Originally Posted by Duane 70
I guess my main question is why the outlet/circuit worked fine with my old TV (37" tube set) for so many years, but tripped the breaker with the new LCD 40" set? The only difference that I can see is that the old set did not have a ground wire in the cord, where the new set has a ground wire/plug prong in the cord. Are the new TVs electronics so sensitive that reversed wiring in an outlet would trip a 15 amp breaker? I'm not so sure that reversed wiring is the problem. The wires were correct when I pulled the outlet (black to gold, white to silver) as well as all of the other outlets on the some circuit. After reversing the wires on the TV outlet, the TV works OK. I'm wondering if by removing the wire the on the outlet from the switch, making the outlet non-switched, was actually the thing that corrected the problem? If it was a switch to outlet wiring problem, wouldn't that already have caused the breaker to trip with the old TV?? I haven't tried putting the wires on the outlet back in their correct locations because I hate to take a chance on screwing something up in the TV if it trips the breaker again by doing that since it works OK now as is. Just can't figure out why reversed wiring would cause the breaker to trip. Any takers on this puzzle??
Older TV's had a power transformer with ungrounded poles so it didn't matter which was which! With a simple parallel blade, plug, it had to be this way as the plug could be easily reversed.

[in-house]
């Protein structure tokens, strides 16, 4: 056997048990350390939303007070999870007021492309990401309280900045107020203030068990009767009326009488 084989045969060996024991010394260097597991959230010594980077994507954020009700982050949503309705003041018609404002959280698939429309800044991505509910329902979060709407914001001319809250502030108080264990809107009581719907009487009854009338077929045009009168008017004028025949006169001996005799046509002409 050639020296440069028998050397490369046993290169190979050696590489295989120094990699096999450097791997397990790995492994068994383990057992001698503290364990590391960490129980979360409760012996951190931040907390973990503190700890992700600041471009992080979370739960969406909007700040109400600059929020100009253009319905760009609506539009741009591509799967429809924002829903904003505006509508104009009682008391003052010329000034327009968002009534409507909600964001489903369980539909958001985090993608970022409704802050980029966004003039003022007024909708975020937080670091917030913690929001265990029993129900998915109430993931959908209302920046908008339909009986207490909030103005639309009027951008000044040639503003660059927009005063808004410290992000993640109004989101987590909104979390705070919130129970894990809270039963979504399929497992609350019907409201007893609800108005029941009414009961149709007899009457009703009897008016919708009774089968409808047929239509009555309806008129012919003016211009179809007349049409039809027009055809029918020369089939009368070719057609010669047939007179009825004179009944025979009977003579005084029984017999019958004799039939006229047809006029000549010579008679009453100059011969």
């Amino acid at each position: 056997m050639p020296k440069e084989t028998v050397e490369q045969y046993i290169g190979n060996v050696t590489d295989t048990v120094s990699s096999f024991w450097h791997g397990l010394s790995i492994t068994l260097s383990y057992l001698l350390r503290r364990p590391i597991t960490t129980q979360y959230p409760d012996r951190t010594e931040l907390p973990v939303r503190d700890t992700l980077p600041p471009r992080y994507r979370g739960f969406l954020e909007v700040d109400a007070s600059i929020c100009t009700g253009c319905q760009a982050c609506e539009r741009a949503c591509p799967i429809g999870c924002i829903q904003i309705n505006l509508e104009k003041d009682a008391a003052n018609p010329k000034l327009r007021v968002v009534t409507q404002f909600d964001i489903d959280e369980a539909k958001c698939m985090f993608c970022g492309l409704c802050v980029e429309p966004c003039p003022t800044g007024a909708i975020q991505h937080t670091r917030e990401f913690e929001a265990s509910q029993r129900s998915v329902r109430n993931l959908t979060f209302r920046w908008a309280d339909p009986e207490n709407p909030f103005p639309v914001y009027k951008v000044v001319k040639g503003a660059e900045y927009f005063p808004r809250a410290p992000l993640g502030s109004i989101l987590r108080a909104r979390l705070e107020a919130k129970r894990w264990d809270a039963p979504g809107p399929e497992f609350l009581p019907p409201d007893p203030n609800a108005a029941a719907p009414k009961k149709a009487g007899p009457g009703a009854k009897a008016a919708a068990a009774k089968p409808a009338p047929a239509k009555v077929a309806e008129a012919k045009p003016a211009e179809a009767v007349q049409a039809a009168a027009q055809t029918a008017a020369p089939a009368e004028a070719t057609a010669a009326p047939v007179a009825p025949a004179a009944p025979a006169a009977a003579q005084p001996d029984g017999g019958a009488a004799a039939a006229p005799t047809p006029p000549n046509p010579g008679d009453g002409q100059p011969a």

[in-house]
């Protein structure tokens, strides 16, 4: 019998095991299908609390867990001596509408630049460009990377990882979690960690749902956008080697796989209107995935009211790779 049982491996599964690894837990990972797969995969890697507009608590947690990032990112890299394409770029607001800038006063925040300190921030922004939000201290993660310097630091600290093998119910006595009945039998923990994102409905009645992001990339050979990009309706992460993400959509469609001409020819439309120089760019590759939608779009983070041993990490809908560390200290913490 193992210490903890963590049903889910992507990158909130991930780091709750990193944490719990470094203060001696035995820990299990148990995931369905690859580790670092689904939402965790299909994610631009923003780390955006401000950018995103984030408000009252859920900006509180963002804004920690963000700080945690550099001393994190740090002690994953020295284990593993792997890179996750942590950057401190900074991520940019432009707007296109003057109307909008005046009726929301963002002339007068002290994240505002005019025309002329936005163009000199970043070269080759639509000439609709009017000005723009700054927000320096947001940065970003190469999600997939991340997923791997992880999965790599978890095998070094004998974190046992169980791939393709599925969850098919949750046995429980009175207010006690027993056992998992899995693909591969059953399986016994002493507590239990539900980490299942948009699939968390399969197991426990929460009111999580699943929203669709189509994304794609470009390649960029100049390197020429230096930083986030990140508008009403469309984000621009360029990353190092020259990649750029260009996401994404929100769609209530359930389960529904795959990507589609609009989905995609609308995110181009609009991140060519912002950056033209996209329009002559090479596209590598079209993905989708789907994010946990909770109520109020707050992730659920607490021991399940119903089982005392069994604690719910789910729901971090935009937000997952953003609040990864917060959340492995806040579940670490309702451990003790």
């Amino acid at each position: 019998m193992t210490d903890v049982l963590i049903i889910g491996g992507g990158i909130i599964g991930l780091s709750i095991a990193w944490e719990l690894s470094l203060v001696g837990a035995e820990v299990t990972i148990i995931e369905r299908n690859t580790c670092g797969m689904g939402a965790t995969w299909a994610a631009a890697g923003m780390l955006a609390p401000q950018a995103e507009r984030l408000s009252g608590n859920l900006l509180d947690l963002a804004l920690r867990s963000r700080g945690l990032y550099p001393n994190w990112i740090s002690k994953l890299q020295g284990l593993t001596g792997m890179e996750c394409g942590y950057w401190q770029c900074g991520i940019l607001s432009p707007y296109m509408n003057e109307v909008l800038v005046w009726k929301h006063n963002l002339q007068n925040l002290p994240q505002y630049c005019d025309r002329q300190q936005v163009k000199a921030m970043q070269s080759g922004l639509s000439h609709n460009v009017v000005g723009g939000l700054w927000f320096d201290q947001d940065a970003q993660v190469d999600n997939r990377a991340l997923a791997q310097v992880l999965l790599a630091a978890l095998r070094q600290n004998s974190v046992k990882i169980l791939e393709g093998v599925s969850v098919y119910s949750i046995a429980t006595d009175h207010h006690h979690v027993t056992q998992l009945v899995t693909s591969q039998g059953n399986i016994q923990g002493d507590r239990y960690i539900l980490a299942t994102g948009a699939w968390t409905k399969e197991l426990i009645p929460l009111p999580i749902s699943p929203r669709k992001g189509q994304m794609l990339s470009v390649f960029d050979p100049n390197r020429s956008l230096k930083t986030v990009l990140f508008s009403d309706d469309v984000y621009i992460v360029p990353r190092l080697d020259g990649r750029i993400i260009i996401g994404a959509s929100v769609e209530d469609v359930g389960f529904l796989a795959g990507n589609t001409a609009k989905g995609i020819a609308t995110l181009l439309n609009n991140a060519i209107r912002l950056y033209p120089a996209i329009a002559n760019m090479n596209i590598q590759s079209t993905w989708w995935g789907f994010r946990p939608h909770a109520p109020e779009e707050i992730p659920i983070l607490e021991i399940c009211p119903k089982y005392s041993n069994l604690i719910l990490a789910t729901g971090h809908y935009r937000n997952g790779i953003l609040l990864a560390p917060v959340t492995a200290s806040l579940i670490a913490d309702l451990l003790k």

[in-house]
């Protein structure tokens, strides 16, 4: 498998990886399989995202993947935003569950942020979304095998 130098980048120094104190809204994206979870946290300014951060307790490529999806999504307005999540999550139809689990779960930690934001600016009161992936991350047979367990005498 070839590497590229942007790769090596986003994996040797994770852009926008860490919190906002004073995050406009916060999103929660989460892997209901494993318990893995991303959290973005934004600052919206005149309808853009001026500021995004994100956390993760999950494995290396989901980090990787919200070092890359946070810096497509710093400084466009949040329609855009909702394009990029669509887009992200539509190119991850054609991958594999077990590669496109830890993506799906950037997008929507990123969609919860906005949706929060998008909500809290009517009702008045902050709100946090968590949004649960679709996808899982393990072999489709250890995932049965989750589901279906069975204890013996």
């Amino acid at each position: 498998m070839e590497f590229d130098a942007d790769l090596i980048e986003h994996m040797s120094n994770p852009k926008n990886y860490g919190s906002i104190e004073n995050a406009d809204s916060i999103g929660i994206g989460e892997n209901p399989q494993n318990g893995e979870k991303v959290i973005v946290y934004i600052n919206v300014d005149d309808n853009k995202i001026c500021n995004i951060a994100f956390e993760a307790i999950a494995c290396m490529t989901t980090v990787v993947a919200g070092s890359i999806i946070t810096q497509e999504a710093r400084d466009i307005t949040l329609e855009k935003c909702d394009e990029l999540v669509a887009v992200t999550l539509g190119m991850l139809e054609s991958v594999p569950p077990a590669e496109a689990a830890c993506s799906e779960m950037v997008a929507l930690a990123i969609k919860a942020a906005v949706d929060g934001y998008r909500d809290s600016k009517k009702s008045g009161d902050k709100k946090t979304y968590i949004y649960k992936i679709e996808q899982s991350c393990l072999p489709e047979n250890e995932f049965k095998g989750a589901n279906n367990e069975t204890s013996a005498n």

However, new TV's are pole sensitive and cannot be allowed to be reversed.
Obviously, in your case there's a wiring reversal somewhere that had no consequence with the old set, but has come to light with the new one!
You have said that the receptical was switched originally, and I have a hunch that it must be something to do with this.
Apparently, power comes to this outlet. Its black wire would then be connected to the white wire in the switch cable,with a wire nut. At the switch box this white would connect to the switch. The black wire from the switch would carry the current back to the receptacle's copper terminal.
The silver terminal of the receptical would have the white wire that comes from the power cable.
It will be necessary to ascertain, that the power cable is poled correctly.
A tester of some sort will be necessary! A meter is best but a neon tester will work also.
Hopefully, the receptical feed cable with have a bare ground connected to the box. If so this will make things easy! Connect the tester from the black power wire to the box. If it lights, you're good! If not test the power cable white.
If the power is on here, you will have to go back to the source and check there.
Keeping in mind that the power cable may appear in several places before it goes to the electrical panel!